C.G. repeatedly asked Dundas, Connor, Caravello, and Grund to evaluate D.G. for eligibility for special education services, but no meeting was ever scheduled to discuss C.G.'s requests and she was not given any written response indicating why her evaluation requests had been denied. (Id. at ¶¶ 53-55.) Dundas told C.G. that D.G. had not been evaluated for eligibility for special education services because "he can do the work." (Id. at ¶ 64.) Accordingly, despite C.G.'s repeated requests, D.G. was not evaluated or provided with services to accommodate his depression and he continued to have difficulty in school. (Id. at ¶¶ 56, 66.)
Caravello told C.G., on May 17, 2006, that D.G. would not be permitted to graduate in June with his classmates because he had missed too many class sessions, and thus, would not receive credit for certain classes. (Id. at ¶ 67.) D.G. was also not permitted to walk in the graduation procession or attend the Senior Class Breakfast. (Id. at ¶ 71.) C.G. contacted Miller and the president of the Somerset Hills Board of Education on behalf of D.G. but both refused to intervene. (Id. at ¶ 73.)
D.G. and C.G. filed a due process request with the Office of Administrative Law ("OAL") in July 2006 asserting that D.G. should be awarded a high school diploma. (Id. at ¶ 75.) However, because the District contended that the OAL lacked the authority to issue a high school diploma, C.G. and D.G. withdrew their petition. (Id. at ¶¶ 76-77.) D.G. took the G.E.D. examination in October 2006 and received a diploma from the New Jersey Department of Education on November 7, 2006. (Id. at ¶ 78.) Nevertheless, Plaintiffs commenced this action on September 25, 2007 seeking, inter alia, compensatory and consequential damages from the District and certain District personnel, who were employees of Bernards High School at times relevant to the complaint. (See id.)
I. Legal Standards Governing a Motion to Dismiss
A defendant may move to dismiss a claim for lack of subject matter jurisdiction under Rule 12(b)(1) at any time. Fed.R.Civ.P. 12(b)(1); Iwanowa v. Ford Motor Co., 67 F.Supp.2d 424, 437-38 (D.N.J. 1999). The defendant may facially challenge subject matter jurisdiction by arguing that the complaint, on its face, does not allege sufficient grounds to establish subject matter jurisdiction. Id. at 438. Under this standard, the Court assumes that the allegations in the complaint are true, and may dismiss the complaint only if it appears to a certainty that the plaintiff will not be able to assert a colorable claim of subject matter jurisdiction. Cardio-Med. Assoc., Ltd. v. Crozer-Chester Med. Ctr., 721 F.2d 68, 75 (3d Cir. 1983); Iwanowa, 67 F.Supp.2d at 438.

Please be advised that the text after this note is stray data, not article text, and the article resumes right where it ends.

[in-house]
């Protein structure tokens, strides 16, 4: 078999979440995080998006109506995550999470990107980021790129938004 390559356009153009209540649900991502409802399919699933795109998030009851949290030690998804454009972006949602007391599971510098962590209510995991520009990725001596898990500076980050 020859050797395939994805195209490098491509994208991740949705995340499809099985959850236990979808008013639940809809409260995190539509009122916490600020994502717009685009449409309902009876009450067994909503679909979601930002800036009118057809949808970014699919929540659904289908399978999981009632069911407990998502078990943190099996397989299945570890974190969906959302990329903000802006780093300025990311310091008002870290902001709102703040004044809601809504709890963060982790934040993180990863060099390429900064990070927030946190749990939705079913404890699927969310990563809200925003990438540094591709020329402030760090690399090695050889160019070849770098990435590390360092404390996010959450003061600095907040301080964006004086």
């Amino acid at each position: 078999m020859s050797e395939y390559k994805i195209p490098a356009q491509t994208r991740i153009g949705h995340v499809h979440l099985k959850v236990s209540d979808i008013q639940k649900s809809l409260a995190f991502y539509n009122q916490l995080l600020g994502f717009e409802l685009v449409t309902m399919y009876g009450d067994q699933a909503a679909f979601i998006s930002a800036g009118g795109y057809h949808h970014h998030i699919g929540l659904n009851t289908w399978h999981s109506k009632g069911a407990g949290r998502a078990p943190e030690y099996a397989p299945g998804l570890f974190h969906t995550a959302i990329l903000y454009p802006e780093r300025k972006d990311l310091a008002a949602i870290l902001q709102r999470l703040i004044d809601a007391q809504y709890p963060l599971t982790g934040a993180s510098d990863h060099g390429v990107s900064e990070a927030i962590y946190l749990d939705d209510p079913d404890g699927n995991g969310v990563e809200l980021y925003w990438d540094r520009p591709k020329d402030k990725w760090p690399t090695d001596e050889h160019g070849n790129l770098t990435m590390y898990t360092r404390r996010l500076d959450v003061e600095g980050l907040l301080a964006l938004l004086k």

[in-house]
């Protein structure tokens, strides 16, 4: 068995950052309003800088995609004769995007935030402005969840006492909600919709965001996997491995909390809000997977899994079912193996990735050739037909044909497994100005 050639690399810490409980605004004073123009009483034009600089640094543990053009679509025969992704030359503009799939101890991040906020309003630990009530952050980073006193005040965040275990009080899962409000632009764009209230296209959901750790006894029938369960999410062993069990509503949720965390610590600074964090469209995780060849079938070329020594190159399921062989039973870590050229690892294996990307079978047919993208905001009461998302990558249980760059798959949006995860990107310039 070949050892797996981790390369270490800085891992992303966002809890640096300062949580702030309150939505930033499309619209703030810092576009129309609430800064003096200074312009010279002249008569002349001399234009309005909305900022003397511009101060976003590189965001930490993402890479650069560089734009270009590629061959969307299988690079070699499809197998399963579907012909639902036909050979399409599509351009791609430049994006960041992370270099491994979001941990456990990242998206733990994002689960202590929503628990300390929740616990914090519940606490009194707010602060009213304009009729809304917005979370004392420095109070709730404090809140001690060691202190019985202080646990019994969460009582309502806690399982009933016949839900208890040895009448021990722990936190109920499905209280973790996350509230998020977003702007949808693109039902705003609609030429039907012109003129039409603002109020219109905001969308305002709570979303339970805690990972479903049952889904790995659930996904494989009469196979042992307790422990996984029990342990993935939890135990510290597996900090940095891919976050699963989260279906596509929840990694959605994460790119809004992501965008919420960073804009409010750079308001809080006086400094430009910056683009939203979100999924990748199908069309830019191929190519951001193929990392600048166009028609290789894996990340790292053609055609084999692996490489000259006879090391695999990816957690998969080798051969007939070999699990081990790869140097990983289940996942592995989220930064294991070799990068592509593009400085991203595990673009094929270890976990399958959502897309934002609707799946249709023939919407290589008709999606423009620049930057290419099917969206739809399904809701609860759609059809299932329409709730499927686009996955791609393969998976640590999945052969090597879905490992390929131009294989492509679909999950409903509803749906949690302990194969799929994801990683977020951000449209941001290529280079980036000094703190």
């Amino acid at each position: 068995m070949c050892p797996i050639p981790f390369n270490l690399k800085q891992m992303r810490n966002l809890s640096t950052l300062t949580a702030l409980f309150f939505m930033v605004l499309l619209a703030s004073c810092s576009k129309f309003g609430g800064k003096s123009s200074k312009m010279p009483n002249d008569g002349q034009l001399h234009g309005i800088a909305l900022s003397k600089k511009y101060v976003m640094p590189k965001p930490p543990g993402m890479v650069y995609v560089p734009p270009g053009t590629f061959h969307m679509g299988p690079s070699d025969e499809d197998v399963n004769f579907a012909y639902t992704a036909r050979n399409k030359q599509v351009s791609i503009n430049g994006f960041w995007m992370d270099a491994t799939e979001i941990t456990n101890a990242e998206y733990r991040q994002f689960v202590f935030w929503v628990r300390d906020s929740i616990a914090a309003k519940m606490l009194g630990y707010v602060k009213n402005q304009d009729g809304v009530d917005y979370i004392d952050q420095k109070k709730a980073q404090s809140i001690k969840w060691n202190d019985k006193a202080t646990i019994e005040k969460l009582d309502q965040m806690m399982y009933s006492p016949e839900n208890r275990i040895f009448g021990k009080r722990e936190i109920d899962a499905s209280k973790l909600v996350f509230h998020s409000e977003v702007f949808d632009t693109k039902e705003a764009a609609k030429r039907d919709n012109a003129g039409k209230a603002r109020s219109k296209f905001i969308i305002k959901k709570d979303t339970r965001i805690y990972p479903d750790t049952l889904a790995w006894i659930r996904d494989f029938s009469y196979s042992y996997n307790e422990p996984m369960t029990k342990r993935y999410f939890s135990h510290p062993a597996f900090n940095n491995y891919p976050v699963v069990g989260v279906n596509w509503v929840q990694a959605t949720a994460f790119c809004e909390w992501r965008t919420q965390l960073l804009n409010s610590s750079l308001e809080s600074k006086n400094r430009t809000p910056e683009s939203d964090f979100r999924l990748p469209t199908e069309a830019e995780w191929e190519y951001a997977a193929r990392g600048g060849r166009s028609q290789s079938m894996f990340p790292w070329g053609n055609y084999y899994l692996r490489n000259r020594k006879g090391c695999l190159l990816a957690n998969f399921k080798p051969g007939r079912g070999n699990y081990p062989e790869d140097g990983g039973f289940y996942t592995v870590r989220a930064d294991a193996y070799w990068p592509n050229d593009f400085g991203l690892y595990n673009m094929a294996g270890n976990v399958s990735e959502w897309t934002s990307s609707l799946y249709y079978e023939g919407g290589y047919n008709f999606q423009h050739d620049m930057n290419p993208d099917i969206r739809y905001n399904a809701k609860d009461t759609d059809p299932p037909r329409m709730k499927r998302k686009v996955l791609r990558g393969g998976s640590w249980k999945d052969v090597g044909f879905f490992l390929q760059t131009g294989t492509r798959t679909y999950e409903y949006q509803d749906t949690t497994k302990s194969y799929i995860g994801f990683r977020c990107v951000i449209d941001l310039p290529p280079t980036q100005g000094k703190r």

A defendant can also attack subject matter jurisdiction by factually challenging the jurisdictional allegations set forth in the complaint. Iwanowa, 67 F.Supp.2d at 438. Under this standard, "no presumptive truthfulness attaches to plaintiff's allegations and the existence of disputed material facts will not preclude the Court from evaluating for itself the merits of jurisdiction claims." Pashun v. Modero, No. 92-3620, 1993 U.S. Dist. LEXIS 7147, at *6 (D.N.J. May 26, 1993). The Court may consider affidavits, depositions, and testimony to resolve factual issues and is free to weigh the evidence and satisfy itself as to the existence of its power to hear the case. Iwanowa, 67 F.Supp.2d at 438. The defendant may factually attack subject matter jurisdiction at any stage in the litigation, including before the answer has been filed. Berardi v. Swanson Mem'l Lodge No. 48 of Fraternal Order of Police, 920 F.2d 198, 200 (3d Cir. 1990) (explaining that a defendant may factually attack subject matter jurisdiction before filing an answer); see Pashun, 1993 U.S. Dist. LEXIS 7147, at *6.
The Court may dismiss a complaint for "failure to state a claim upon which relief can be granted." Fed.R.Civ.P. 12(b)(6). On a motion to dismiss, the Court generally must accept as true all of the factual allegations in the complaint, and must draw all reasonable inferences in favor of the plaintiff. Cal. Pub. Employees' Ret. Sys. v. Chubb Corp., 394 F.3d 126, 134 (3d Cir. 2004); Doe v. Delie, 257 F.3d 309, 313 (3d Cir. 2001). However, the Court need not credit bald assertions or legal conclusions alleged in the complaint. In re Burlington Coat Factory Sec. Litig., 114 F.3d 1410, 1429-30 (3d Cir. 1997); Morse v. Lower Merion Sch. Dist., 132 F.3d 902, 906 (3d Cir. 1997). The plaintiff's "[f]actual allegations must be enough to raise a right to relief above the speculative level, on the assumption that all the allegations in the complaint are true (even if doubtful in fact)". Bell Atl. Corp. v. Twombly, 127 S.Ct. 1955, 1965 (2007).
The Court, when considering a motion to dismiss, may generally not "consider matters extraneous to the pleadings." In re Burlington Coat Factory Sec. Litig., 114 F.3d at 1426. However, if the Court exercises discretion and permits a party to present matters outside the pleadings, the Court must (1) convert the motion to dismiss into one for summary judgment, and (2) allow the parties a reasonable opportunity to present all material pertinent to such a motion under Rule 56. See Fed.R.Civ.P. 12(b). An exception to this general rule is that the Court may consider (1) exhibits attached to the complaint, (2) matters of public record, and (3) all documents that are integral to or ...